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Below are three recent stories from Today in Literature; just click through to read them in full. The introduction to all 500 stories in our archive is available to all through our list of authors, but you must be a Premium Subscriber in order to have access to the stories themselves.

October 28 Thoreau Gets Week Back
  On this day in 1853, Henry David Thoreau received back from his publisher the 706 unsold copies (out of 1000 printed) of his first book, A Week on the Concord and Merrimack Rivers, published four years earlier at his own expense. In his journal later the same day, the ever-resilient Thoreau described his "purchase" as "a library of nearly nine hundred volumes, over seven hundred of which I wrote myself."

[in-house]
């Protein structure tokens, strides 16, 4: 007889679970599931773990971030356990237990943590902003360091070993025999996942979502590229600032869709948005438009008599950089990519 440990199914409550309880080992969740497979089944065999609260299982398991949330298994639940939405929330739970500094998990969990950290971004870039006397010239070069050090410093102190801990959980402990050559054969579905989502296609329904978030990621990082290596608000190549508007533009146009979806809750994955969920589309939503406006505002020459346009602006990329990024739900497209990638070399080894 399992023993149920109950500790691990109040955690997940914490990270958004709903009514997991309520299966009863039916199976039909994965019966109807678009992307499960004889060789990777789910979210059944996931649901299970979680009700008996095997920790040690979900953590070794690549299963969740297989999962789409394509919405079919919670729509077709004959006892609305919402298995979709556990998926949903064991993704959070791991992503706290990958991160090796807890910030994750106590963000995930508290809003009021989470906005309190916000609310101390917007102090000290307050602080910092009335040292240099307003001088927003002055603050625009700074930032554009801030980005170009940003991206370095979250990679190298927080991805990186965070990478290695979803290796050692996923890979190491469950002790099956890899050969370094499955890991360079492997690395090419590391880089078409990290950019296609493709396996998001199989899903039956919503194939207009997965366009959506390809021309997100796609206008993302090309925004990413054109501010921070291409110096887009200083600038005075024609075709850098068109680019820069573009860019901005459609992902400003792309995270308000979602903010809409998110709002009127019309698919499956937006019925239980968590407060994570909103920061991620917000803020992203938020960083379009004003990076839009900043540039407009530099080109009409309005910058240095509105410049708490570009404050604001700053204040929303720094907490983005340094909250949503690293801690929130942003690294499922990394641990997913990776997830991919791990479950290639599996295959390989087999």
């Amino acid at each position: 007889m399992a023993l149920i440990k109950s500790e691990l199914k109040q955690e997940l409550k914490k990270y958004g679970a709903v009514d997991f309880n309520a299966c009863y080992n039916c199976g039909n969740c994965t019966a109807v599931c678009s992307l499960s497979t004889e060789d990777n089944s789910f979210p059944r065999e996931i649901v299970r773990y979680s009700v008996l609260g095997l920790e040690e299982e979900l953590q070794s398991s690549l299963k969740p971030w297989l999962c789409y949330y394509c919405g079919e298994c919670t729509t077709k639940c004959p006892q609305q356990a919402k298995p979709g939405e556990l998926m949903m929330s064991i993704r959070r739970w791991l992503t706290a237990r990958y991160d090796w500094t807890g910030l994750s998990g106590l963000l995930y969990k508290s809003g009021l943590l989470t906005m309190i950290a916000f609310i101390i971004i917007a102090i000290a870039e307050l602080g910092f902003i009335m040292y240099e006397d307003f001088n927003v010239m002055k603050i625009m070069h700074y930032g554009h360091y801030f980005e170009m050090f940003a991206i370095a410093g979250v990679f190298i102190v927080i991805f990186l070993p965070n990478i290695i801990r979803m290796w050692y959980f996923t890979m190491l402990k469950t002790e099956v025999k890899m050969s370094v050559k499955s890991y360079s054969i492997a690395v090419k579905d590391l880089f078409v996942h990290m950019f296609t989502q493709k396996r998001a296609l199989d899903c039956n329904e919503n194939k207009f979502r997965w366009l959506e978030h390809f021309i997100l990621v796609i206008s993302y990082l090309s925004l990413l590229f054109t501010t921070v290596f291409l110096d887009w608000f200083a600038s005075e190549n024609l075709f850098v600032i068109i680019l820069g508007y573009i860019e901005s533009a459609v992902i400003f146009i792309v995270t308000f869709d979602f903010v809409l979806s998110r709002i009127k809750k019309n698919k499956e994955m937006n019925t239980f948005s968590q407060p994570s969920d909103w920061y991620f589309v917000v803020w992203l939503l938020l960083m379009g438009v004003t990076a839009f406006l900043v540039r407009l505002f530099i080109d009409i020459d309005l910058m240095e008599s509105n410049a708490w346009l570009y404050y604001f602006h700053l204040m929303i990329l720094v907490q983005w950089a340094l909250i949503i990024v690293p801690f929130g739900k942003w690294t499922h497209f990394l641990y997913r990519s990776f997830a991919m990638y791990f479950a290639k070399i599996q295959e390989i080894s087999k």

October 27 Jacob's Room
  On this day in 1922 Virginia Woolf's Jacob's Room was published. This was the first full-length book put out by the Woolfs' Hogarth Press, with a Post-Impressionistic cover designed by sister Vanessa. It was "a new form for a new novel," wrote Woolf before starting; afterwards, she felt confident "that I have found out how to begin (at 40) to say something in my own voice," and that "Either I am a great writer or a nincompoop."
October 26 Andersen as Ugly Duckling
  On this day in 1822, seventeen-year-old Hans Christian Andersen enrolled in school, taking his place in a second form classroom of eleven-year-olds. Andersen's school experiences would lead to a gallery of outcast and misfit heros in his stories, and though his own life would take fairytale shape, he had lifelong nightmares of mocking laughter and of headmaster Meisling, "in front of whom I stood miserable and awkward."

October 28, 2016
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